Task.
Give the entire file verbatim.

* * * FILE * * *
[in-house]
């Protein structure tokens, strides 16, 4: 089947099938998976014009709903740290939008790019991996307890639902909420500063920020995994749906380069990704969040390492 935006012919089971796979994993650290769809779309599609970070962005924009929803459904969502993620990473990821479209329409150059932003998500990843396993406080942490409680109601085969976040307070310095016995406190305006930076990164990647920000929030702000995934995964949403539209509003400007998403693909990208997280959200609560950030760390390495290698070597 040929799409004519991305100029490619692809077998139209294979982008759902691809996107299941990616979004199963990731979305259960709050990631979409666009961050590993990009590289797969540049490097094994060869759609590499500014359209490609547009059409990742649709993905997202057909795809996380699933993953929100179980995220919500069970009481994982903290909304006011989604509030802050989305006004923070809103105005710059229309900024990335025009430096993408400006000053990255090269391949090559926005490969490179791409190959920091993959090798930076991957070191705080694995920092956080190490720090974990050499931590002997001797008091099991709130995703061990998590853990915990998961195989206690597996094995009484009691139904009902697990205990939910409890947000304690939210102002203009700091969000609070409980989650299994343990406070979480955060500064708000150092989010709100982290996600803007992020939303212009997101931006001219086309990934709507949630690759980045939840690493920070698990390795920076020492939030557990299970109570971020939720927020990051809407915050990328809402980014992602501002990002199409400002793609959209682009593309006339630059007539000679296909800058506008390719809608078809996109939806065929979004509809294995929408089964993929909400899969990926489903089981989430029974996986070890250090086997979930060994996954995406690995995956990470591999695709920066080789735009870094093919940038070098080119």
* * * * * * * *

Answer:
[in-house]
């Protein structure tokens, strides 16, 4: 089947099938998976014009709903740290939008790019991996307890639902909420500063920020995994749906380069990704969040390492 935006012919089971796979994993650290769809779309599609970070962005924009929803459904969502993620990473990821479209329409150059932003998500990843396993406080942490409680109601085969976040307070310095016995406190305006930076990164990647920000929030702000995934995964949403539209509003400007998403693909990208997280959200609560950030760390390495290698070597 040929799409004519991305100029490619692809077998139209294979982008759902691809996107299941990616979004199963990731979305259960709050990631979409666009961050590993990009590289797969540049490097094994060869759609590499500014359209490609547009059409990742649709993905997202057909795809996380699933993953929100179980995220919500069970009481994982903290909304006011989604509030802050989305006004923070809103105005710059229309900024990335025009430096993408400006000053990255090269391949090559926005490969490179791409190959920091993959090798930076991957070191705080694995920092956080190490720090974990050499931590002997001797008091099991709130995703061990998590853990915990998961195989206690597996094995009484009691139904009902697990205990939910409890947000304690939210102002203009700091969000609070409980989650299994343990406070979480955060500064708000150092989010709100982290996600803007992020939303212009997101931006001219086309990934709507949630690759980045939840690493920070698990390795920076020492939030557990299970109570971020939720927020990051809407915050990328809402980014992602501002990002199409400002793609959209682009593309006339630059007539000679296909800058506008390719809608078809996109939806065929979004509809294995929408089964993929909400899969990926489903089981989430029974996986070890250090086997979930060994996954995406690995995956990470591999695709920066080789735009870094093919940038070098080119």